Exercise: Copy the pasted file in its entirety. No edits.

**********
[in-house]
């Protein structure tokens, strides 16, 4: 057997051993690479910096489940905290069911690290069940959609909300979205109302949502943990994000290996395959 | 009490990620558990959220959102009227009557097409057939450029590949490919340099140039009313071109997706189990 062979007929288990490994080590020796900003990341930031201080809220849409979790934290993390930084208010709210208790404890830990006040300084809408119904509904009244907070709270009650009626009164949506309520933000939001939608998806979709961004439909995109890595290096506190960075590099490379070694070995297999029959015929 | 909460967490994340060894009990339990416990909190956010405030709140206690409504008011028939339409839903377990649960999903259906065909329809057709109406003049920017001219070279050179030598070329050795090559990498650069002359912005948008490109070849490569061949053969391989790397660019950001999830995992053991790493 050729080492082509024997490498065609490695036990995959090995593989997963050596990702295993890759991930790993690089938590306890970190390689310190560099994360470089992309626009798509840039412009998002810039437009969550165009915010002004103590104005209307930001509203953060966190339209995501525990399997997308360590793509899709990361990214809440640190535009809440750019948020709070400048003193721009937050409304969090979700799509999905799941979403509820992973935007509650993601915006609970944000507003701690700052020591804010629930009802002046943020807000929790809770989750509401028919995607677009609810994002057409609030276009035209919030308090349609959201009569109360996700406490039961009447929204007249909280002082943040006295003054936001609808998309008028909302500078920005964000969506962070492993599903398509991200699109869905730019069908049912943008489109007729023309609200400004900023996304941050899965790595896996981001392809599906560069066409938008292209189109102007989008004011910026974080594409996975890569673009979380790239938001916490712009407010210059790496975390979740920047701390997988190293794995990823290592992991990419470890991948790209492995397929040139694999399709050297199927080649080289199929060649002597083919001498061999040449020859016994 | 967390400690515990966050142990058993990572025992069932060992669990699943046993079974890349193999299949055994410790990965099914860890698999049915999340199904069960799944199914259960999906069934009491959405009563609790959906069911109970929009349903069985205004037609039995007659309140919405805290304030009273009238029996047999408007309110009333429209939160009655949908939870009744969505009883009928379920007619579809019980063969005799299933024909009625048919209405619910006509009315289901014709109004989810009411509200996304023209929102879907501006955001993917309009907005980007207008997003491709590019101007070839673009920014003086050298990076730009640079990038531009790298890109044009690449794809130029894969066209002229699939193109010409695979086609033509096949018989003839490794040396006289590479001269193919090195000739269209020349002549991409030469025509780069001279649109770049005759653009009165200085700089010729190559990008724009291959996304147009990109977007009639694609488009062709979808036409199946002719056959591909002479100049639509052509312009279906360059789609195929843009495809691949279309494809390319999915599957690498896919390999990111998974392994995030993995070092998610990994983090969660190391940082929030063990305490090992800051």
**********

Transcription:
[in-house]
């Protein structure tokens, strides 16, 4: 057997051993690479910096489940905290069911690290069940959609909300979205109302949502943990994000290996395959 | 009490990620558990959220959102009227009557097409057939450029590949490919340099140039009313071109997706189990 062979007929288990490994080590020796900003990341930031201080809220849409979790934290993390930084208010709210208790404890830990006040300084809408119904509904009244907070709270009650009626009164949506309520933000939001939608998806979709961004439909995109890595290096506190960075590099490379070694070995297999029959015929 | 909460967490994340060894009990339990416990909190956010405030709140206690409504008011028939339409839903377990649960999903259906065909329809057709109406003049920017001219070279050179030598070329050795090559990498650069002359912005948008490109070849490569061949053969391989790397660019950001999830995992053991790493 050729080492082509024997490498065609490695036990995959090995593989997963050596990702295993890759991930790993690089938590306890970190390689310190560099994360470089992309626009798509840039412009998002810039437009969550165009915010002004103590104005209307930001509203953060966190339209995501525990399997997308360590793509899709990361990214809440640190535009809440750019948020709070400048003193721009937050409304969090979700799509999905799941979403509820992973935007509650993601915006609970944000507003701690700052020591804010629930009802002046943020807000929790809770989750509401028919995607677009609810994002057409609030276009035209919030308090349609959201009569109360996700406490039961009447929204007249909280002082943040006295003054936001609808998309008028909302500078920005964000969506962070492993599903398509991200699109869905730019069908049912943008489109007729023309609200400004900023996304941050899965790595896996981001392809599906560069066409938008292209189109102007989008004011910026974080594409996975890569673009979380790239938001916490712009407010210059790496975390979740920047701390997988190293794995990823290592992991990419470890991948790209492995397929040139694999399709050297199927080649080289199929060649002597083919001498061999040449020859016994 | 967390400690515990966050142990058993990572025992069932060992669990699943046993079974890349193999299949055994410790990965099914860890698999049915999340199904069960799944199914259960999906069934009491959405009563609790959906069911109970929009349903069985205004037609039995007659309140919405805290304030009273009238029996047999408007309110009333429209939160009655949908939870009744969505009883009928379920007619579809019980063969005799299933024909009625048919209405619910006509009315289901014709109004989810009411509200996304023209929102879907501006955001993917309009907005980007207008997003491709590019101007070839673009920014003086050298990076730009640079990038531009790298890109044009690449794809130029894969066209002229699939193109010409695979086609033509096949018989003839490794040396006289590479001269193919090195000739269209020349002549991409030469025509780069001279649109770049005759653009009165200085700089010729190559990008724009291959996304147009990109977007009639694609488009062709979808036409199946002719056959591909002479100049639509052509312009279906360059789609195929843009495809691949279309494809390319999915599957690498896919390999990111998974392994995030993995070092998610990994983090969660190391940082929030063990305490090992800051």